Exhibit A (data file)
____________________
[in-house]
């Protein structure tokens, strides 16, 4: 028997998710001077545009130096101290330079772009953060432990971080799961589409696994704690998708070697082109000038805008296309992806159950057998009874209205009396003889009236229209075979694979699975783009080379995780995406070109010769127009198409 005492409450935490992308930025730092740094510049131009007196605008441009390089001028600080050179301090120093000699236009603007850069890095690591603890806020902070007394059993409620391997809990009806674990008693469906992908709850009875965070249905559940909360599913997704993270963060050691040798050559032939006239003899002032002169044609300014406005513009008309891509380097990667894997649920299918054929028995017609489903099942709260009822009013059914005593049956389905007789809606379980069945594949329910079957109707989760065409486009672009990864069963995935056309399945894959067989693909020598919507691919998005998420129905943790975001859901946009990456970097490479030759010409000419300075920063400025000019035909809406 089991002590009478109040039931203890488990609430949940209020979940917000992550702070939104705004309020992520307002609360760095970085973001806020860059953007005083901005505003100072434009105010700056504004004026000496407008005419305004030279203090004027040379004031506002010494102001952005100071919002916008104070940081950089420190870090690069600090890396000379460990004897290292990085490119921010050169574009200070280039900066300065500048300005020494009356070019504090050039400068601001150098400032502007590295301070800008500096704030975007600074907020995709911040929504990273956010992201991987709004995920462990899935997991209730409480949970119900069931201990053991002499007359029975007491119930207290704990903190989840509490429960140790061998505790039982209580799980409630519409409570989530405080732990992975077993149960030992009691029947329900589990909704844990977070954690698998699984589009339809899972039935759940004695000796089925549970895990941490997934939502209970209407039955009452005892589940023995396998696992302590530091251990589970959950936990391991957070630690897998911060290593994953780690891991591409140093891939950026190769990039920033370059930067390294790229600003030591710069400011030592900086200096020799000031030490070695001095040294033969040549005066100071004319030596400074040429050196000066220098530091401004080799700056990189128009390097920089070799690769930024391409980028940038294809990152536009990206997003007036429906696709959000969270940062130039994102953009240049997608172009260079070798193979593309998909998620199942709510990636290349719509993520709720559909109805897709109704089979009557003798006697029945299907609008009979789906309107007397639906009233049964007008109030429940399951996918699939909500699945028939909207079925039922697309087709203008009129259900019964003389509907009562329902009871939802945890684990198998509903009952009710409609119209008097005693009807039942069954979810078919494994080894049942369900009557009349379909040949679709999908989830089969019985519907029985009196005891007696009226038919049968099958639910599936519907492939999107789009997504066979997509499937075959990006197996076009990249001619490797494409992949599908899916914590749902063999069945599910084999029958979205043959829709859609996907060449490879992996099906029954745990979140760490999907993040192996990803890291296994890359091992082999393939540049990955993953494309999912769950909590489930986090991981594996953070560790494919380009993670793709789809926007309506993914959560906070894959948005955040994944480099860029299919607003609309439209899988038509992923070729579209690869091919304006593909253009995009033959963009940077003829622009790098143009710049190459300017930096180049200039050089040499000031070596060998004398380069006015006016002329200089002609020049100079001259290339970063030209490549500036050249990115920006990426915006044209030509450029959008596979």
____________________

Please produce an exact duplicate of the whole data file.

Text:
[in-house]
């Protein structure tokens, strides 16, 4: 028997998710001077545009130096101290330079772009953060432990971080799961589409696994704690998708070697082109000038805008296309992806159950057998009874209205009396003889009236229209075979694979699975783009080379995780995406070109010769127009198409 005492409450935490992308930025730092740094510049131009007196605008441009390089001028600080050179301090120093000699236009603007850069890095690591603890806020902070007394059993409620391997809990009806674990008693469906992908709850009875965070249905559940909360599913997704993270963060050691040798050559032939006239003899002032002169044609300014406005513009008309891509380097990667894997649920299918054929028995017609489903099942709260009822009013059914005593049956389905007789809606379980069945594949329910079957109707989760065409486009672009990864069963995935056309399945894959067989693909020598919507691919998005998420129905943790975001859901946009990456970097490479030759010409000419300075920063400025000019035909809406 089991002590009478109040039931203890488990609430949940209020979940917000992550702070939104705004309020992520307002609360760095970085973001806020860059953007005083901005505003100072434009105010700056504004004026000496407008005419305004030279203090004027040379004031506002010494102001952005100071919002916008104070940081950089420190870090690069600090890396000379460990004897290292990085490119921010050169574009200070280039900066300065500048300005020494009356070019504090050039400068601001150098400032502007590295301070800008500096704030975007600074907020995709911040929504990273956010992201991987709004995920462990899935997991209730409480949970119900069931201990053991002499007359029975007491119930207290704990903190989840509490429960140790061998505790039982209580799980409630519409409570989530405080732990992975077993149960030992009691029947329900589990909704844990977070954690698998699984589009339809899972039935759940004695000796089925549970895990941490997934939502209970209407039955009452005892589940023995396998696992302590530091251990589970959950936990391991957070630690897998911060290593994953780690891991591409140093891939950026190769990039920033370059930067390294790229600003030591710069400011030592900086200096020799000031030490070695001095040294033969040549005066100071004319030596400074040429050196000066220098530091401004080799700056990189128009390097920089070799690769930024391409980028940038294809990152536009990206997003007036429906696709959000969270940062130039994102953009240049997608172009260079070798193979593309998909998620199942709510990636290349719509993520709720559909109805897709109704089979009557003798006697029945299907609008009979789906309107007397639906009233049964007008109030429940399951996918699939909500699945028939909207079925039922697309087709203008009129259900019964003389509907009562329902009871939802945890684990198998509903009952009710409609119209008097005693009807039942069954979810078919494994080894049942369900009557009349379909040949679709999908989830089969019985519907029985009196005891007696009226038919049968099958639910599936519907492939999107789009997504066979997509499937075959990006197996076009990249001619490797494409992949599908899916914590749902063999069945599910084999029958979205043959829709859609996907060449490879992996099906029954745990979140760490999907993040192996990803890291296994890359091992082999393939540049990955993953494309999912769950909590489930986090991981594996953070560790494919380009993670793709789809926007309506993914959560906070894959948005955040994944480099860029299919607003609309439209899988038509992923070729579209690869091919304006593909253009995009033959963009940077003829622009790098143009710049190459300017930096180049200039050089040499000031070596060998004398380069006015006016002329200089002609020049100079001259290339970063030209490549500036050249990115920006990426915006044209030509450029959008596979």